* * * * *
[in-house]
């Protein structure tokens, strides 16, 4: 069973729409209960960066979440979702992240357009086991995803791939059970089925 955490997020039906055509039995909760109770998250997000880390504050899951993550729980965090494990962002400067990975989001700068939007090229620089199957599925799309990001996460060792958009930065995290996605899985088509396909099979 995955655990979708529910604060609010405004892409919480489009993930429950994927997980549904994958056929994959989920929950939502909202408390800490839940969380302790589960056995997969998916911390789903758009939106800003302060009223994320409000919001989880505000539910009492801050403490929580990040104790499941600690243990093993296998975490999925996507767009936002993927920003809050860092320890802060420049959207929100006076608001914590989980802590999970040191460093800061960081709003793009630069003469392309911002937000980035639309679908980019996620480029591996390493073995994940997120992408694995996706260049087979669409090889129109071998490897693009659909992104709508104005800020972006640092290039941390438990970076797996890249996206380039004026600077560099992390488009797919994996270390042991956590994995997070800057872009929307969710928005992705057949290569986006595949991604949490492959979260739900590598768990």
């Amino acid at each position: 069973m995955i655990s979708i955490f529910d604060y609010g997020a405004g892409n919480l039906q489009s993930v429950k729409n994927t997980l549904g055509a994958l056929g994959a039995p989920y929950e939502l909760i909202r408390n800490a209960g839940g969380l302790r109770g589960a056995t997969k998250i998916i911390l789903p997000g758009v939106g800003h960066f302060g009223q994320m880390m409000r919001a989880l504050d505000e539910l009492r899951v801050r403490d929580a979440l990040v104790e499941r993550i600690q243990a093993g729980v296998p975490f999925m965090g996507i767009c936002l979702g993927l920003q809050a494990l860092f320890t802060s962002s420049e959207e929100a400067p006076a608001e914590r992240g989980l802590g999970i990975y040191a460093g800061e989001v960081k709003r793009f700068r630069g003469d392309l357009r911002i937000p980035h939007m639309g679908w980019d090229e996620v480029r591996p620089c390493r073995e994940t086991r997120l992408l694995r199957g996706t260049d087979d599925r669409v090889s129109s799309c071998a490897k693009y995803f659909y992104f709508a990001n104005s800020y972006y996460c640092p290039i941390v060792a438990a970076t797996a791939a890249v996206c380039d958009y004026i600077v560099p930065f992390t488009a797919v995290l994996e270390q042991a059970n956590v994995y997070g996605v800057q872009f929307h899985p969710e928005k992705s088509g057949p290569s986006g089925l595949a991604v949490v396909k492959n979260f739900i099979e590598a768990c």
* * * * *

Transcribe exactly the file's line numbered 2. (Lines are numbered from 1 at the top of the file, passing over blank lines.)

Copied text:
């Protein structure tokens, strides 16, 4: 069973729409209960960066979440979702992240357009086991995803791939059970089925 955490997020039906055509039995909760109770998250997000880390504050899951993550729980965090494990962002400067990975989001700068939007090229620089199957599925799309990001996460060792958009930065995290996605899985088509396909099979 995955655990979708529910604060609010405004892409919480489009993930429950994927997980549904994958056929994959989920929950939502909202408390800490839940969380302790589960056995997969998916911390789903758009939106800003302060009223994320409000919001989880505000539910009492801050403490929580990040104790499941600690243990093993296998975490999925996507767009936002993927920003809050860092320890802060420049959207929100006076608001914590989980802590999970040191460093800061960081709003793009630069003469392309911002937000980035639309679908980019996620480029591996390493073995994940997120992408694995996706260049087979669409090889129109071998490897693009659909992104709508104005800020972006640092290039941390438990970076797996890249996206380039004026600077560099992390488009797919994996270390042991956590994995997070800057872009929307969710928005992705057949290569986006595949991604949490492959979260739900590598768990």